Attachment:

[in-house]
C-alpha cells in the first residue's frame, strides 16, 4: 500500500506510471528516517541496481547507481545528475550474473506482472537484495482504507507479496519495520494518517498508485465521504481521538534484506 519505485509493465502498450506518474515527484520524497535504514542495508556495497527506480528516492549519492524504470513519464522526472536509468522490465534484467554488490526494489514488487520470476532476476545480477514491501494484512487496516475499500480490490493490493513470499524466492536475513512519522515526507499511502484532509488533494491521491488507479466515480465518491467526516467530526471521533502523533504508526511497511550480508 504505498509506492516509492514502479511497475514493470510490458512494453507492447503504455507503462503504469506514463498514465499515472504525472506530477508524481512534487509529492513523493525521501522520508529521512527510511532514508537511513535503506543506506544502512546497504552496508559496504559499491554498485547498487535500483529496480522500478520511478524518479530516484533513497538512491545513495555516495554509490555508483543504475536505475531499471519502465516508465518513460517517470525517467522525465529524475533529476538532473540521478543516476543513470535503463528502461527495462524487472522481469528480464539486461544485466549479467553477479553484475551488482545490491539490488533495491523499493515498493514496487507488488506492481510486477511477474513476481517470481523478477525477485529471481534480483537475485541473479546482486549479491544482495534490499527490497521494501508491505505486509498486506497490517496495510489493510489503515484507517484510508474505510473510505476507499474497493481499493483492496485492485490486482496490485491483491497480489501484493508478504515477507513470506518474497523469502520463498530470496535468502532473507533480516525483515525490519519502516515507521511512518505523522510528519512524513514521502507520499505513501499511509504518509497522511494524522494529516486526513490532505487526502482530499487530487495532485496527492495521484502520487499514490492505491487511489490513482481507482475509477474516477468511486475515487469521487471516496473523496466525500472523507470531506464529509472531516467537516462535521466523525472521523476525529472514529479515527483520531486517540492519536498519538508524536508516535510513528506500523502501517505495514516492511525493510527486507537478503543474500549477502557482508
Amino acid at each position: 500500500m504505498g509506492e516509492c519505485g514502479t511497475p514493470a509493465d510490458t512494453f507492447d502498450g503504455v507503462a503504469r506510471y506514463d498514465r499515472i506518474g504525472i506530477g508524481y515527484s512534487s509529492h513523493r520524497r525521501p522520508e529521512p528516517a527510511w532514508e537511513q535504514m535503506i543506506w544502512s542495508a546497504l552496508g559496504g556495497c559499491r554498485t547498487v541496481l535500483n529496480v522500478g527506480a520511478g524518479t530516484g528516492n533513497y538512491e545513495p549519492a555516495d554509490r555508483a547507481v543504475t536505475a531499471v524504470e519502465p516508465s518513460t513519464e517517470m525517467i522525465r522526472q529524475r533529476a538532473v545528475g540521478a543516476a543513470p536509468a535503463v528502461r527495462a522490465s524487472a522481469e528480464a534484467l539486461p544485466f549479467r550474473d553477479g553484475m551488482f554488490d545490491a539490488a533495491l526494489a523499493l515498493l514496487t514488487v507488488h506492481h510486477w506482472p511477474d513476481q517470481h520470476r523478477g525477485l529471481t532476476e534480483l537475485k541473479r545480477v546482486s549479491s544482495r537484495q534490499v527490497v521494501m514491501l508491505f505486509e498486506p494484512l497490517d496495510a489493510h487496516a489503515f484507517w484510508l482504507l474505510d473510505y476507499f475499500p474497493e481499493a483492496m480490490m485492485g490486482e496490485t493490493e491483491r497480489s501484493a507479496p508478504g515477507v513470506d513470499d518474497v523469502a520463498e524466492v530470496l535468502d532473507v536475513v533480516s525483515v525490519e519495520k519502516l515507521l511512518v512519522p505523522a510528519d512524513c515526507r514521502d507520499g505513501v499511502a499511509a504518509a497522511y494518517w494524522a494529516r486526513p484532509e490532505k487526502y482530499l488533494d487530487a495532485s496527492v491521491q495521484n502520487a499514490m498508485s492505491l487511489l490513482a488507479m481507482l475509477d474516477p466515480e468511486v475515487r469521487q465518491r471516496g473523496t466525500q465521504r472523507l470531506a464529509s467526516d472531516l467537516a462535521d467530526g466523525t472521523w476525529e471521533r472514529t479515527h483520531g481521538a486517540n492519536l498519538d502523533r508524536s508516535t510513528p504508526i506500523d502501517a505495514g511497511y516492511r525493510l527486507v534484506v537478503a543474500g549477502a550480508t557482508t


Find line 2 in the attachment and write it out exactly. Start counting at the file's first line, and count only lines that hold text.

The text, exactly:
C-alpha cells in the first residue's frame, strides 16, 4: 500500500506510471528516517541496481547507481545528475550474473506482472537484495482504507507479496519495520494518517498508485465521504481521538534484506 519505485509493465502498450506518474515527484520524497535504514542495508556495497527506480528516492549519492524504470513519464522526472536509468522490465534484467554488490526494489514488487520470476532476476545480477514491501494484512487496516475499500480490490493490493513470499524466492536475513512519522515526507499511502484532509488533494491521491488507479466515480465518491467526516467530526471521533502523533504508526511497511550480508 504505498509506492516509492514502479511497475514493470510490458512494453507492447503504455507503462503504469506514463498514465499515472504525472506530477508524481512534487509529492513523493525521501522520508529521512527510511532514508537511513535503506543506506544502512546497504552496508559496504559499491554498485547498487535500483529496480522500478520511478524518479530516484533513497538512491545513495555516495554509490555508483543504475536505475531499471519502465516508465518513460517517470525517467522525465529524475533529476538532473540521478543516476543513470535503463528502461527495462524487472522481469528480464539486461544485466549479467553477479553484475551488482545490491539490488533495491523499493515498493514496487507488488506492481510486477511477474513476481517470481523478477525477485529471481534480483537475485541473479546482486549479491544482495534490499527490497521494501508491505505486509498486506497490517496495510489493510489503515484507517484510508474505510473510505476507499474497493481499493483492496485492485490486482496490485491483491497480489501484493508478504515477507513470506518474497523469502520463498530470496535468502532473507533480516525483515525490519519502516515507521511512518505523522510528519512524513514521502507520499505513501499511509504518509497522511494524522494529516486526513490532505487526502482530499487530487495532485496527492495521484502520487499514490492505491487511489490513482481507482475509477474516477468511486475515487469521487471516496473523496466525500472523507470531506464529509472531516467537516462535521466523525472521523476525529472514529479515527483520531486517540492519536498519538508524536508516535510513528506500523502501517505495514516492511525493510527486507537478503543474500549477502557482508